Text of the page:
Plant Care For Your Fukien Tea Bonsai
The Fukien Tea Bonsai is a houseplant that requires a little more attention to watering but the rewards are worth it. Your Fukien Tea Bonsai enjoys being pruned to help keep its beautiful shape and prevent overgrowth.
- Fukien Tea Bonsai
Quick Fukien Tea Bonsai Stats
- Fukien Tea Bonsai grows best in consistent, bright, filtered light.
- Water your Bonsai when the top of the soil becomes dry.
- Springtime is the best time to trim your bonsai.
Your Fukien Tea Bonsai will grow best with consistent, bright, filtered light. Many people put their bonsai trees near a window where the light is filtered through a pair of sheer curtains. This plant does not tolerate low light, the leaves may become sparse or fall off. If the plant gets enough light, it can produce cute little white flowers throughout the year.
Water when the top of the soil becomes dry, then thoroughly drench until the water drains into the saucer. Empty the saucer if the water level is high so as not to drown the roots. Do not splash water on the leaves, this can cause stains. The worst thing you can do to your Fukien Tea Bonsai is to overwater it.
As a native to the tropics, your Fukien Tea Bonsai will appreciate you misting its leaves to increase humidity—especially when it gets very warm in the summer. Misting regularly also helps to keep the mites (damaging insects) from making themselves at home on the leaves.
The Fukien Tea Bonsai enjoys average room temperatures of 65-78 degrees. Avoid temperatures below 55 degrees, sudden temperature drops, or cold drafts.
For best results, feed your plant every month during the spring and summer with diluted liquid fertilizer. No fertilizer is necessary during the winter when plant growth naturally slows.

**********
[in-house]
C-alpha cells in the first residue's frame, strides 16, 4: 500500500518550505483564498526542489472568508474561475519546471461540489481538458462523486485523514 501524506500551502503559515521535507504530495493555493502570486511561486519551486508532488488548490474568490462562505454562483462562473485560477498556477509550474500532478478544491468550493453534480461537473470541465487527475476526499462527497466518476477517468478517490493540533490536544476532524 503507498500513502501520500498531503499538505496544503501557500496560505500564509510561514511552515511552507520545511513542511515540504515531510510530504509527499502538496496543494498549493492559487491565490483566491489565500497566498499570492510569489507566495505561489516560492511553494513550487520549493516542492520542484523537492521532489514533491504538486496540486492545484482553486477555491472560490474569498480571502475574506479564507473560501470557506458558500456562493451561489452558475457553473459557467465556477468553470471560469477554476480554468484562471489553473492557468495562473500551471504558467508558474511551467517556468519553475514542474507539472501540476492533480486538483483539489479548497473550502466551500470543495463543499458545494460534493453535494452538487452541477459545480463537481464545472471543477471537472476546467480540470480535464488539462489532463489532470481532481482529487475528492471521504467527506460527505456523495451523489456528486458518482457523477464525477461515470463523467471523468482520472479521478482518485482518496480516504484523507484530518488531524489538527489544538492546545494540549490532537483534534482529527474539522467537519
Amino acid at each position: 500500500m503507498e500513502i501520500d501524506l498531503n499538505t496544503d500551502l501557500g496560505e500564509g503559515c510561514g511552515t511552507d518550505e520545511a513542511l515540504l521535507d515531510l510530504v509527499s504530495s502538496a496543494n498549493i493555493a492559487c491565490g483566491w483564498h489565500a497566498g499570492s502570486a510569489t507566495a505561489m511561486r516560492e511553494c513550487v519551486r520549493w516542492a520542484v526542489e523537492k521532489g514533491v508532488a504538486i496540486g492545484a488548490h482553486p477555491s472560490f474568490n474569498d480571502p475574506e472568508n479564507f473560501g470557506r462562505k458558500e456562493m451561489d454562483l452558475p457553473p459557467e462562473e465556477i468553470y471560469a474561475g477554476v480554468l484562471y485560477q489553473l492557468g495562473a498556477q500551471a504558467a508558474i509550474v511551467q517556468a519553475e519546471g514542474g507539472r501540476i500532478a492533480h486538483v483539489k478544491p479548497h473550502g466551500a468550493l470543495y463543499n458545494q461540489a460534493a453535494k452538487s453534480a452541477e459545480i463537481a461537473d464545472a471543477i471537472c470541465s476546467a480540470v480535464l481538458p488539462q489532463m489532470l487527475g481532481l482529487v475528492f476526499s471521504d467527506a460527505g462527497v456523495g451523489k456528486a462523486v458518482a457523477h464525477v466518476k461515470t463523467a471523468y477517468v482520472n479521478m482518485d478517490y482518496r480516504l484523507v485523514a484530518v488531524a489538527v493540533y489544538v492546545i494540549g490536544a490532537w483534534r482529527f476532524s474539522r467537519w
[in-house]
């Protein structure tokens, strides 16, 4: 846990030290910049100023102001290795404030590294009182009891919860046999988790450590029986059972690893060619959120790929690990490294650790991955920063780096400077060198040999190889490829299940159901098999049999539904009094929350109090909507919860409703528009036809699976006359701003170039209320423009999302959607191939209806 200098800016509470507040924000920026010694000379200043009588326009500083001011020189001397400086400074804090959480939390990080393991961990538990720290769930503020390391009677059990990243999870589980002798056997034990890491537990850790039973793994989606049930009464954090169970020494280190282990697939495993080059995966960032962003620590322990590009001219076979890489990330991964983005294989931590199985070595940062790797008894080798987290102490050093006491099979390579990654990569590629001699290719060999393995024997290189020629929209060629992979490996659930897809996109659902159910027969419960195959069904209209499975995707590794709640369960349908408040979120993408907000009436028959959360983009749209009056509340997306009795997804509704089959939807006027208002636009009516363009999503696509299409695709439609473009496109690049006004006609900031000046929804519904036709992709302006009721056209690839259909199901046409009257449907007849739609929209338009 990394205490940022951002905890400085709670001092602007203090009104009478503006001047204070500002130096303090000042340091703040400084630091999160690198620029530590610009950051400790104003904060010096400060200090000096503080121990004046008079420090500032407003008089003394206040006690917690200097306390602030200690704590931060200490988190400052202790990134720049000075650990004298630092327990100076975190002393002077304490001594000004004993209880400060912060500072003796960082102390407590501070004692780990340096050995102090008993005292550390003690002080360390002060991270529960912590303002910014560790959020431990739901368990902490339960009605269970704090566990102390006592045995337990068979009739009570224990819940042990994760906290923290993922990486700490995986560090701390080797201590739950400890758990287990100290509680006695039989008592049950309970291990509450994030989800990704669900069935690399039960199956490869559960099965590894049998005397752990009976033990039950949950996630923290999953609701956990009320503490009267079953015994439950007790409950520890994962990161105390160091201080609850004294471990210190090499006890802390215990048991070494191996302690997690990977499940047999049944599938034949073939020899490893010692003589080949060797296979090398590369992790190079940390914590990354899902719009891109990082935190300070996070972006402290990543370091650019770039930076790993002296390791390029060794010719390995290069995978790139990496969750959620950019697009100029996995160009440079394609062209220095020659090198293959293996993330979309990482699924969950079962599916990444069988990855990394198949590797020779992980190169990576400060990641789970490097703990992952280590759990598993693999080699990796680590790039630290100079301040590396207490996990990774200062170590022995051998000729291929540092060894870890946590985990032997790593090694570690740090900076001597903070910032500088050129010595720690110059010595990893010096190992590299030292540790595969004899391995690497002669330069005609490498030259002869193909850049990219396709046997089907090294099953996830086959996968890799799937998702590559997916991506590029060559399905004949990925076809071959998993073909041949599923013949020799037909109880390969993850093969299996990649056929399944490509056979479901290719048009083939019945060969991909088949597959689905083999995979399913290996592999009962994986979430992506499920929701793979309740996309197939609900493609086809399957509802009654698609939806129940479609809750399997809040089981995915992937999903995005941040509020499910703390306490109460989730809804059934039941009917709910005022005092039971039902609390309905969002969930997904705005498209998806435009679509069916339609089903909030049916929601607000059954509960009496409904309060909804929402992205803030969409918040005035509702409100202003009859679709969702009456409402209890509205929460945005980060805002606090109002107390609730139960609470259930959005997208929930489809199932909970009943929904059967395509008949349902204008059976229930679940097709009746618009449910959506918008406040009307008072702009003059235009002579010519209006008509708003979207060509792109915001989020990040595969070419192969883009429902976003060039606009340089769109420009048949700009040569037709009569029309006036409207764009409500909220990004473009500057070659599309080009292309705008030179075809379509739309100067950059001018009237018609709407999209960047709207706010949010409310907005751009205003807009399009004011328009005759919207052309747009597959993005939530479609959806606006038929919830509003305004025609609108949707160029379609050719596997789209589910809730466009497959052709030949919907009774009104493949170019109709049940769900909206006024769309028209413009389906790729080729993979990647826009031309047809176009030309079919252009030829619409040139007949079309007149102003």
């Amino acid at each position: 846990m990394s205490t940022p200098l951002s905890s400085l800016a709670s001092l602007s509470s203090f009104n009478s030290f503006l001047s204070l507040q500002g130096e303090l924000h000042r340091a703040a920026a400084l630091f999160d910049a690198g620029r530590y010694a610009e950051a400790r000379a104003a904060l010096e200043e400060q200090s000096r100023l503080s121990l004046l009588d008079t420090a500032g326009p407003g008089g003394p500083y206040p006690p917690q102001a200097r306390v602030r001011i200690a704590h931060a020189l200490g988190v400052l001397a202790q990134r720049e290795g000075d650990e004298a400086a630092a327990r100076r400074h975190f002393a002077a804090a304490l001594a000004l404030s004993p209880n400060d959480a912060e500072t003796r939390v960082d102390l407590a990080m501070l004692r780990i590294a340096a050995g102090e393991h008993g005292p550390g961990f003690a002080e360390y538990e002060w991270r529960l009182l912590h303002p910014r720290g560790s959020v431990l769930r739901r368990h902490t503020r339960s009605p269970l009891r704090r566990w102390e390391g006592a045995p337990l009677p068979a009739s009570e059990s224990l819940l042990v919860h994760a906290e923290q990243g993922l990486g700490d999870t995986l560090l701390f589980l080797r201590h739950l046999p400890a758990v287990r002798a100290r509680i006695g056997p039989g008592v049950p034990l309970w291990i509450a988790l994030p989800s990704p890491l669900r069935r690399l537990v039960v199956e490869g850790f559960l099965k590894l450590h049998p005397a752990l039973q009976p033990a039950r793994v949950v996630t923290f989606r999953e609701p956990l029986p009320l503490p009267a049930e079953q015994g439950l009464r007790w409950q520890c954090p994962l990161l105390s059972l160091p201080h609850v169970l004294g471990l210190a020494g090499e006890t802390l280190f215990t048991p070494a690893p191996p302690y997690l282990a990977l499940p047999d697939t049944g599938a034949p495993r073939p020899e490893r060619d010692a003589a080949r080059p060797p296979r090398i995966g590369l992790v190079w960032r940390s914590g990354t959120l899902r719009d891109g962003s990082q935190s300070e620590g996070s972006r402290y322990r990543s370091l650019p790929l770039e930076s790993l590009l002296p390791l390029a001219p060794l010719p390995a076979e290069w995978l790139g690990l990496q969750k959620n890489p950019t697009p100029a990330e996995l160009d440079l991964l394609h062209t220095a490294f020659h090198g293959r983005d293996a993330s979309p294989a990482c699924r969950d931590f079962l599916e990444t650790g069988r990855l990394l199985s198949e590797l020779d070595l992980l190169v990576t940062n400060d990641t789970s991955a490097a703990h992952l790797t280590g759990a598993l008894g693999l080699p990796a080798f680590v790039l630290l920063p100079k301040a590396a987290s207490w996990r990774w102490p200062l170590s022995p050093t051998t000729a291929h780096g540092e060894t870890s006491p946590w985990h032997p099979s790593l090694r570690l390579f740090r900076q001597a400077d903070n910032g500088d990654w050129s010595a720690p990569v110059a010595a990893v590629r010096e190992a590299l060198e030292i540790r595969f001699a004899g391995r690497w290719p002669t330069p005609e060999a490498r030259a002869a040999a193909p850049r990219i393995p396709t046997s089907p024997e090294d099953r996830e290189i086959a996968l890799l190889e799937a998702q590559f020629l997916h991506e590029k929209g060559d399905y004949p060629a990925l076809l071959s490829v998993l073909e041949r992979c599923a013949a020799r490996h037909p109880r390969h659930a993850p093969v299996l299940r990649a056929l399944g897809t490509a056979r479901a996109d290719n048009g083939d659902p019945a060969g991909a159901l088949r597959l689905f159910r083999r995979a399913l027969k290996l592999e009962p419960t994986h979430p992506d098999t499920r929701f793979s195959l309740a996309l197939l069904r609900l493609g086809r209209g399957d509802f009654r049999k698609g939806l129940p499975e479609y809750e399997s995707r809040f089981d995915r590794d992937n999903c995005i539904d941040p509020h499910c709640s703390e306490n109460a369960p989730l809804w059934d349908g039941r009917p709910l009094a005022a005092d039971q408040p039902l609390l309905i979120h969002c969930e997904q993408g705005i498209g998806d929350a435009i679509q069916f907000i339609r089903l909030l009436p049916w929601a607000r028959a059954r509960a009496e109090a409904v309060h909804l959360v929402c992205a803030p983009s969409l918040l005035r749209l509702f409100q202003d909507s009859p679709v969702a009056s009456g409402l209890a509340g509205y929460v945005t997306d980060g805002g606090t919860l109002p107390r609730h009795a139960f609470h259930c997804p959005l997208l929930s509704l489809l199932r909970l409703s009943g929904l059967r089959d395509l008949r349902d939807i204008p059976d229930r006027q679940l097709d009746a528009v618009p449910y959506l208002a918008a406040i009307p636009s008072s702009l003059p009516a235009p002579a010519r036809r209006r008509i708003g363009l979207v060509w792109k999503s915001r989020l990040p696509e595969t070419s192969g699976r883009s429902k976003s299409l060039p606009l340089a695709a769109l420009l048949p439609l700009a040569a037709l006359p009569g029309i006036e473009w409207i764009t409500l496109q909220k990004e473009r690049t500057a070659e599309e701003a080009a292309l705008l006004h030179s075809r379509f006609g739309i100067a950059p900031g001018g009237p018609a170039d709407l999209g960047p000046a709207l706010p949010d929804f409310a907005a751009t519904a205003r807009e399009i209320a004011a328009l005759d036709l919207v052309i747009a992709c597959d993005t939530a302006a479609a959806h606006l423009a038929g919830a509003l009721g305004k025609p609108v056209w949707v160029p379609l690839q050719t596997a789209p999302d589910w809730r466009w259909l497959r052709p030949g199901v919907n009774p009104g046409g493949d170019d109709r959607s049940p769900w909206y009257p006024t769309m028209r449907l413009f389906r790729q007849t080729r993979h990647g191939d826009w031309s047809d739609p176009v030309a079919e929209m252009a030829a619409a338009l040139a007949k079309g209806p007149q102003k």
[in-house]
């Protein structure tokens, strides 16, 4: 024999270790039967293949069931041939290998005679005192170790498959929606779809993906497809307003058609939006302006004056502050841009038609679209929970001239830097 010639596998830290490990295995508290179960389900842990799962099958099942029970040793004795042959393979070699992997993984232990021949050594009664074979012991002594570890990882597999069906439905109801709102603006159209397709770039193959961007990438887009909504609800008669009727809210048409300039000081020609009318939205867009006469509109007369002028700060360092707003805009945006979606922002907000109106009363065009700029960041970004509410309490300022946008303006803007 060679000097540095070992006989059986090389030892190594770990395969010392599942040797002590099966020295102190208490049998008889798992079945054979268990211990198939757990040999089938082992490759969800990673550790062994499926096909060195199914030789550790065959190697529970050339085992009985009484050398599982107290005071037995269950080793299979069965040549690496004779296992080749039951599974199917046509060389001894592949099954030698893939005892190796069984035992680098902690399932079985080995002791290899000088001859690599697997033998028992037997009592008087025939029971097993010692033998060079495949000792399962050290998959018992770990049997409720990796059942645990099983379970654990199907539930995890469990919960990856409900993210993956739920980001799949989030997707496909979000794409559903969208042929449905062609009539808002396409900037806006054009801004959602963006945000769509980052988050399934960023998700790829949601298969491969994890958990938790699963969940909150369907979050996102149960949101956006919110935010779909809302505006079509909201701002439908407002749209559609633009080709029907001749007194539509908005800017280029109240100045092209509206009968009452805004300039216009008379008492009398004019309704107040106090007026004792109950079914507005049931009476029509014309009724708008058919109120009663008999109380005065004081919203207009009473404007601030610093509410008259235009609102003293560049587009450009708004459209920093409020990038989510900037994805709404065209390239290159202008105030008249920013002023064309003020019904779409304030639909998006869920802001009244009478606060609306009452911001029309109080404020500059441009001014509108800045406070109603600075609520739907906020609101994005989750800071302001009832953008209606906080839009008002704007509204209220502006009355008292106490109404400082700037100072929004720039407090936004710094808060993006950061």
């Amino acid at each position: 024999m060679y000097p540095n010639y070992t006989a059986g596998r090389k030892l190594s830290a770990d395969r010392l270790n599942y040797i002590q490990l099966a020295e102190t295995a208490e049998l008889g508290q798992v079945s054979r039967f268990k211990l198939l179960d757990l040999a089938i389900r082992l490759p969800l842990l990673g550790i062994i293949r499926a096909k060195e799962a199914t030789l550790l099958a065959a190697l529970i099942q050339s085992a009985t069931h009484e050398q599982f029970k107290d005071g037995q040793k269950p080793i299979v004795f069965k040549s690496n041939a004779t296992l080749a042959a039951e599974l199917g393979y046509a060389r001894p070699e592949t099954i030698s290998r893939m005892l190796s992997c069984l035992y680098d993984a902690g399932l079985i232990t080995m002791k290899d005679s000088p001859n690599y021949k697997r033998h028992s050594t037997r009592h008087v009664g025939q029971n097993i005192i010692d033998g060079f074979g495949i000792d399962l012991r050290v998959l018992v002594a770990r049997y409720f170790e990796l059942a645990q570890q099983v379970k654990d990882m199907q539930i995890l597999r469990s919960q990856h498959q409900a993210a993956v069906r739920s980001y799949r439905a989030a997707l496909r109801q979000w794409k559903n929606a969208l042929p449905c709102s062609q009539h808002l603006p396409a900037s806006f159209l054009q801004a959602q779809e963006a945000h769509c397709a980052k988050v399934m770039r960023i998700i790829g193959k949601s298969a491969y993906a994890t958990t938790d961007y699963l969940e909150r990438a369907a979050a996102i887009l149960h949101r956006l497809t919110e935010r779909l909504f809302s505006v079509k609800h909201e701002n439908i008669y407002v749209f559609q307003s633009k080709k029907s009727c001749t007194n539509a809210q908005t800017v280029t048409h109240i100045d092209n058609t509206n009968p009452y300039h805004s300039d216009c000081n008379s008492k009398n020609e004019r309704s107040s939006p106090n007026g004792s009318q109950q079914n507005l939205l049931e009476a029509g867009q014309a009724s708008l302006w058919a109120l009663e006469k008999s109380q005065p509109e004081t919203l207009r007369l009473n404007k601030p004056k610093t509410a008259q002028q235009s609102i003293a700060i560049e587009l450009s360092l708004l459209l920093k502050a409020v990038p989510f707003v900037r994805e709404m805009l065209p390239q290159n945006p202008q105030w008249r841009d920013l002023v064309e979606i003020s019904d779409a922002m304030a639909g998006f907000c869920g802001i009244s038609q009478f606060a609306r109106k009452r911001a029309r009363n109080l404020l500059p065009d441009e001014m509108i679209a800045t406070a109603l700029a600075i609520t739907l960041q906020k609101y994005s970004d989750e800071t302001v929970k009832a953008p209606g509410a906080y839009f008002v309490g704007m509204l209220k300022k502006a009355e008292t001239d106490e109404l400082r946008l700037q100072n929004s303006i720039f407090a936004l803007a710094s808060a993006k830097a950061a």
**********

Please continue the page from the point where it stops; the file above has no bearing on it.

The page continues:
Bonsai requires occasional pruning to keep its beautiful shape, maintain health, and discourage it from outgrowing its container. Spring, after new growth emerges, is the best time to trim your bonsai. Prune by clipping and shaping their tops (leaves and branches) and clipping and removing some roots. Clip excess growth to keep the shape of the plant. Remove leaves or stems that detract from the balanced look of the plant and any dried or yellow leaves. Pruning the roots may be necessary as the plant matures. To do this, remove the plant from its pot and trim larger roots. Make sure to keep many smaller roots with lateral and hair roots. This will help keep the plant from becoming root-bound.
Fukien Tea Bonsai leaves are mildly toxic to humans and pets. Typically, ingestion will cause mouth and stomach irritation and possible vomiting.
The Fukien Tea Bonsai was featured in the September Harvest Moon 2019 Lunarly Box.
If you have further questions or if the plant just isn’t thriving, contact us at Hello@Lunarly.com